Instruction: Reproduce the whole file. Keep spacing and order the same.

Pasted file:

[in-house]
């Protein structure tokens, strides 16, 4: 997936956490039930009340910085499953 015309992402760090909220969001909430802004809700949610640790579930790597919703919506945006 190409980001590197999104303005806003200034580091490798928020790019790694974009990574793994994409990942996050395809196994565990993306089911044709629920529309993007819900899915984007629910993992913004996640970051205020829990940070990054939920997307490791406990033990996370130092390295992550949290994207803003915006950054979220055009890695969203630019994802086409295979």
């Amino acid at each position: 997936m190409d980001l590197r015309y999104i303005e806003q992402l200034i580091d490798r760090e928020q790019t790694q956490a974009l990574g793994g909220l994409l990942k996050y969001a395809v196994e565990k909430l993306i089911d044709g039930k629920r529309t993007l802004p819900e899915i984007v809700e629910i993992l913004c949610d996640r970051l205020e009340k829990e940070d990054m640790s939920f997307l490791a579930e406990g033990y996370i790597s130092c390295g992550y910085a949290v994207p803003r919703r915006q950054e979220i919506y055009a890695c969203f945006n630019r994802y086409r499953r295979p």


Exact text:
[in-house]
């Protein structure tokens, strides 16, 4: 997936956490039930009340910085499953 015309992402760090909220969001909430802004809700949610640790579930790597919703919506945006 190409980001590197999104303005806003200034580091490798928020790019790694974009990574793994994409990942996050395809196994565990993306089911044709629920529309993007819900899915984007629910993992913004996640970051205020829990940070990054939920997307490791406990033990996370130092390295992550949290994207803003915006950054979220055009890695969203630019994802086409295979």
């Amino acid at each position: 997936m190409d980001l590197r015309y999104i303005e806003q992402l200034i580091d490798r760090e928020q790019t790694q956490a974009l990574g793994g909220l994409l990942k996050y969001a395809v196994e565990k909430l993306i089911d044709g039930k629920r529309t993007l802004p819900e899915i984007v809700e629910i993992l913004c949610d996640r970051l205020e009340k829990e940070d990054m640790s939920f997307l490791a579930e406990g033990y996370i790597s130092c390295g992550y910085a949290v994207p803003r919703r915006q950054e979220i919506y055009a890695c969203f945006n630019r994802y086409r499953r295979p």